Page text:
New Study Shows That Tinder Affects Users Mental Health And Self-Esteem


A new study has shown that Tinder can affect its users’ mental health and self-esteem issues.

It has shown that the app’s users had lower levels of self-esteem and more body dissatisfaction than people who do not use the app.

People swipe left or right based on the photos and short description that appears on the profiles, resulting in users typically basing their matches on looks.

This judgement can lead to having a toll on people’s mental health and can make them feel unhappy about their body.

Lead study author, Jessica Strubel, says: “Both male and female Tinder users in the study experienced low self-esteem, body shame and negative moods.”

However, in a new study which was presented last week at the American Psychological Association’s annual meeting, Strubel and her team looked at more than 700 females and 120 male students.

With 17% of the study being Tinder users, it found out that people who use the app are again more likely to have negative feelings, for example, comparing themselves to others and experiencing negative moods.

The research also looked at whether the app users would change their diets or eating habits because of the self-esteem issues the app could cause, but there was no difference in results in comparison to the non-users.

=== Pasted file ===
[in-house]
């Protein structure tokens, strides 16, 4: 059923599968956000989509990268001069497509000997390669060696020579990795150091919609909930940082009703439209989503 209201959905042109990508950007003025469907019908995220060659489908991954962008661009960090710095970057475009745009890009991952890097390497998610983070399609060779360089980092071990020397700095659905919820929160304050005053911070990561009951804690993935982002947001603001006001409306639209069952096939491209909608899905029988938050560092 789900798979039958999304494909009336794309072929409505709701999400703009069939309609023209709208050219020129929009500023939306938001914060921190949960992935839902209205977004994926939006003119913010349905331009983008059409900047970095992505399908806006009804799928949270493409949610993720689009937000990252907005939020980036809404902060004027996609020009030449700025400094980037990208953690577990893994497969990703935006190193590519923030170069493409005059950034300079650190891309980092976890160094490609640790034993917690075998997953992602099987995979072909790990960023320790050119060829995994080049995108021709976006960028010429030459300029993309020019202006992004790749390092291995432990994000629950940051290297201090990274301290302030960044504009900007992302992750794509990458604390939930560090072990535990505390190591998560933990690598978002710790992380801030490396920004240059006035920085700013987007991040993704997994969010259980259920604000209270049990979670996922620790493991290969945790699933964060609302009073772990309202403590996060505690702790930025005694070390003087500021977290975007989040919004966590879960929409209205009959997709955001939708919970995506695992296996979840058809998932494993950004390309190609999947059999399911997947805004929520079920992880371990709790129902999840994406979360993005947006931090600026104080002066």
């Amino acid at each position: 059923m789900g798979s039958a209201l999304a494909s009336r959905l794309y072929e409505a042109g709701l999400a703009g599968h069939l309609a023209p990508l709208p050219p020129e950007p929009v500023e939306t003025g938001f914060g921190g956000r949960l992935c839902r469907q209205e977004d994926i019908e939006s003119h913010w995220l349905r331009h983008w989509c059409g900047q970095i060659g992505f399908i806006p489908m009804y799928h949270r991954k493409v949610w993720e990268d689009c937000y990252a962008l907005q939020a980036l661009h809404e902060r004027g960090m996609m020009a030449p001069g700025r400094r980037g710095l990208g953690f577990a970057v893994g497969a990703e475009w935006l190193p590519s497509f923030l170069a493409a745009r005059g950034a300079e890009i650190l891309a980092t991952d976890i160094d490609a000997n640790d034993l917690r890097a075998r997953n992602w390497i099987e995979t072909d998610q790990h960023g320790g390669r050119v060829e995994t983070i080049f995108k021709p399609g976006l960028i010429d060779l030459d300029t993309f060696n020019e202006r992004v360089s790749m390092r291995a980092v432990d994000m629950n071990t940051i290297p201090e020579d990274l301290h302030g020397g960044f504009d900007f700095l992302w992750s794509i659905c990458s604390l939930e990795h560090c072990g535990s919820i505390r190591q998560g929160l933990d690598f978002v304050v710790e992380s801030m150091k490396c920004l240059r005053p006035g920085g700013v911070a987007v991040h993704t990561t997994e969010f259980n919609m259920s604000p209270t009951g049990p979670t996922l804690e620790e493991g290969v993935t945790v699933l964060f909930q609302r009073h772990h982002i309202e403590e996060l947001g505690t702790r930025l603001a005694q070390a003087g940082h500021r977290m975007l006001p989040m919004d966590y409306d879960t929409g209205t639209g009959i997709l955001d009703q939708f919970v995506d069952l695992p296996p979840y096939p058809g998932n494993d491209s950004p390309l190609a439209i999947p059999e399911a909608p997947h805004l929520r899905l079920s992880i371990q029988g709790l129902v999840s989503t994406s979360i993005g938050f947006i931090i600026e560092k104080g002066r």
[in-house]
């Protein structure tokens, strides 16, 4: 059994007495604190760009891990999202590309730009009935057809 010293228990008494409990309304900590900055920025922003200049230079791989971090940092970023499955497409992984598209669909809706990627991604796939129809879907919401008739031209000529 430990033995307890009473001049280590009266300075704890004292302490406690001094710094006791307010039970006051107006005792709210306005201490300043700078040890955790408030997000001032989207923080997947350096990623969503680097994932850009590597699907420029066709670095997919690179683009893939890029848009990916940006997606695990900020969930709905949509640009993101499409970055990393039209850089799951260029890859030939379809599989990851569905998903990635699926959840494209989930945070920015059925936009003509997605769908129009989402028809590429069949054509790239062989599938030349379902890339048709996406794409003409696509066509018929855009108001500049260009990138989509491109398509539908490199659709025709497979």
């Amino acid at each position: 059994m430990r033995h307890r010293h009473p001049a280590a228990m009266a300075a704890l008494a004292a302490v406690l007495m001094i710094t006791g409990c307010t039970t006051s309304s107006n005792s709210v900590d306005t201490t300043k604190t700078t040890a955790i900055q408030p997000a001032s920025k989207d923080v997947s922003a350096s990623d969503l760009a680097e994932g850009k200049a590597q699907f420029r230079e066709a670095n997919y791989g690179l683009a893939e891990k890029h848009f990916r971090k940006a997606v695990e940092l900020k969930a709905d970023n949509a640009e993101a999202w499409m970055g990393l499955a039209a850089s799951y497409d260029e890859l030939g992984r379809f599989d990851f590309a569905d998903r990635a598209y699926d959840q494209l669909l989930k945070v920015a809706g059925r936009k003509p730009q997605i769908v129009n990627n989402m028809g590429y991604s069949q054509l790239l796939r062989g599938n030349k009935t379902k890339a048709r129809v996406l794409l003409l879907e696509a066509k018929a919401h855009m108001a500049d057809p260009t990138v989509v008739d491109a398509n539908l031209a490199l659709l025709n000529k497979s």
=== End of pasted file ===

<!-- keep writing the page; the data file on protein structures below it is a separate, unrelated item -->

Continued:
The findings showed that just because a person is dissatisfied with their body from the app, doesn’t necessarily mean that they want to change their eating habits.

Strubel stressed that she doesn’t mean to stop using Tinder, saying: “I understand … this is the dating world now,

“But we can’t deny what the science says: There are some psychological ramifications to this.”

Strubel also added that this doesn’t necessarily mean that the app is causing self worth issues.

Those with lower self-esteem are simply more drawn to these type of apps, she suggested.

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